4. La Belle Creole says:

    Arthur’s death was a true historical tragedy. Had he and Katherine survived to inherit England together, Englad would never have been subjected to Henry VIII’s craziness.

    1. Neil Kemp says:

      What you say is quite true, but if these events had not come to pass then England would never have had the “golden age” of Elizabeth. What would have been the greater tragedy and would England have become the power it did in later centuries? That’s the great thing about the what ifs in history, we can only speculate! One of Simon Schama’s What if questions of the Tudor period is “what if Anne Boleyn had given birth to a son”? The debate could go on forever, I guess that’s one of the reasons I love history!

      1. La Belle Creole says:

        How do we know England would not have enjoyed an even more opulent golden age without all the conflict and hypocrisy attached to the Reformation? It’s not like Elizabeth managed the Golden Age single-handedly.

        1. Neil Kemp says:

          True again! That’s the beauty of what if, we just don’t know. It does create debate however on a subject we all love, so whatever we believe that has to be a good thing.

      2. WilesWales says:

        This is one of the fascnations of history, and I love it! I loved in college studying “Theory of History,” and wondered why it was required. It meant exactly these things and more. Oh, there is monocausism, and so many other ways to interpret and intertwine history, and so many wonderful that come from them. I never dreamed that one semester I taught it. The ideas from students was just fantastic. This is one of the reasons I am so very glad that history does not (in our time right now, at least) change. Things happen for reasons that are also debated, etc. Look at Betram Fields’ “Royal Blood.” That’s just one for right now…Thank you, WilesWales

  5. Gena says:

    Could he have had Testicular tuberculosis – it seems like the family did have a weakness for TB. that plus pneumonia or a severe illness could have killed him. Didn’t Henry VII die of TB? and what of Mary (Henry VIII’s sister not his daughter), she died in her 30s though i’m not sure of what.

    1. Claire says:

      We just don’t know, Gena. It is said that Henry VII died of tuberculosis and it is not known what Mary Tudor, Queen of France, died from but she appears to have been ill for some time before her death so perhaps cancer? Margaret Tudor, Henry VIII’s other sister, died of a stroke at the age of 51.

  6. DeAnn says:

    Interesting topic. I’ve been researching trying to find out whether Elizabeth Woodville attended Edward IV’s funeral at Westminster or burial at Windsor Castle (obviously like K Parr she could have watched from the Queen’s Closet.). I haven’t read convincingly one way or the other but generally royalty avoided “death.” If anyone knows, I’d love to hear.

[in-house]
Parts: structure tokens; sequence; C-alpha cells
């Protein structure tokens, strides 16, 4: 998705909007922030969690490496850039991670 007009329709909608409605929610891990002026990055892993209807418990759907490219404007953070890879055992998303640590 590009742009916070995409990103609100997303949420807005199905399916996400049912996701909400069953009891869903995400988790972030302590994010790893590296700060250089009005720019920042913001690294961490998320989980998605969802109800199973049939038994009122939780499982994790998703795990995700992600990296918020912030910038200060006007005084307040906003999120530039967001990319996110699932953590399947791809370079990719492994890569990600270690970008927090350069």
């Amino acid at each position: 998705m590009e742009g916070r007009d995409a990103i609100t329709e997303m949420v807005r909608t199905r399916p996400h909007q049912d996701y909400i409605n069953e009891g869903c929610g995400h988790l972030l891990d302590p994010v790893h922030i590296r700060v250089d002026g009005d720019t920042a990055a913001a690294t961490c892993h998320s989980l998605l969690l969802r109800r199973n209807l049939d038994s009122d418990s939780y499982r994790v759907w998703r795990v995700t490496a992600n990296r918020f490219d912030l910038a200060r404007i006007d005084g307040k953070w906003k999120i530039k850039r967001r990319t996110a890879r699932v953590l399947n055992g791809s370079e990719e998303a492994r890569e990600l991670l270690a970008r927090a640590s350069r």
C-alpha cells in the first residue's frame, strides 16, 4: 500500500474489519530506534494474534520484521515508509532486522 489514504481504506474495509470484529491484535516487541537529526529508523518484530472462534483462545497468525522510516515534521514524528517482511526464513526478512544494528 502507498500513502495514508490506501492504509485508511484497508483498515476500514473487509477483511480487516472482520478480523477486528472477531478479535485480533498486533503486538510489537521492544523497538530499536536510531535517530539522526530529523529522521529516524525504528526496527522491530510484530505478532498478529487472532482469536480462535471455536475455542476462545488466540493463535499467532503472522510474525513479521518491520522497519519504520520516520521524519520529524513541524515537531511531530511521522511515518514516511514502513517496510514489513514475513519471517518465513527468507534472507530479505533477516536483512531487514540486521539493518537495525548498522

One additional fact about Arthur’s funeral. Thomas Howard, then Earl of Surrey, later second duke of Norfolk, was chief mourner at Arthur’s funeral. I also have been trying to determine if he helped lead Catherine’s return to London. I did read it was in slow stages in case she was pregnant plus she was recovering from illness/shock of Arthur’s death.

    1. Neil Kemp says:

      DeAnn, I cannot find any evidence that Thomas Howard led Catherine’s return to London (dressed in widow’s black) and had always believed it was taken in slow stages as she had only just recovered from serious illness. Thomas did however escort Margaret to Scotland for her wedding to James IV in 1503 so, being in a position of such responsibility, it could well have been the case that Thomas did indeed escort Catherine to London, but I am unable to find any conclusive proof.
      Realise this doesn’t help you very much, but I hope you can find a more conclusive answer soon (It’s given me something to look into also!).
      Regards.

  7. DeAnn says:

    Thanks Neil. Thomas Howard along with the dowager Duchess of Norfolk (from Mowbray, not Howard, line) greeted Catherine of Aragon at Amesbury Abbey when she arrived in England.

    I don’t think it’s inconceivable that he joined up with Catherine’s train but perhaps unlikely. Catherine made it to Croyden on May 4. Arthur’s funeral in Worcester was the last week of April and he was chief mourner and in charge of the arrangements. Some evidence is sickness in Worcester kept the number of mourners suppressed.

    David Starkey in Six Wives says both her poor health and possible pregnancy accounted for the slow stages.

    Thomas Howard was present for so many of the important moments in Catherine’s life (he went to Ludlow after Arthur’s death) and his granddaughter caused her so much heart ache.

  8. Ann says:

    And that very Dowager Duchess of Norfolk, Elizabeth Talbot Mowbray, was the full sister of Eleanor Talbot Butler, and first cousin of Isabel and Anne Neville; what a very small world they inhabited.

  9. Denise says:

    I am still trying to figure out if hygene played a role here, and what was the hygenic practice of Arthur and the people of his day and in his court. Alison Weir wrote that it was the sweating sickness that killed him, others suggest tuberculosis, pneumonia and other things; his health was weak, and people in general lived a short life span. Seems like a lot of this is really hygene related. How often did people bathe back then?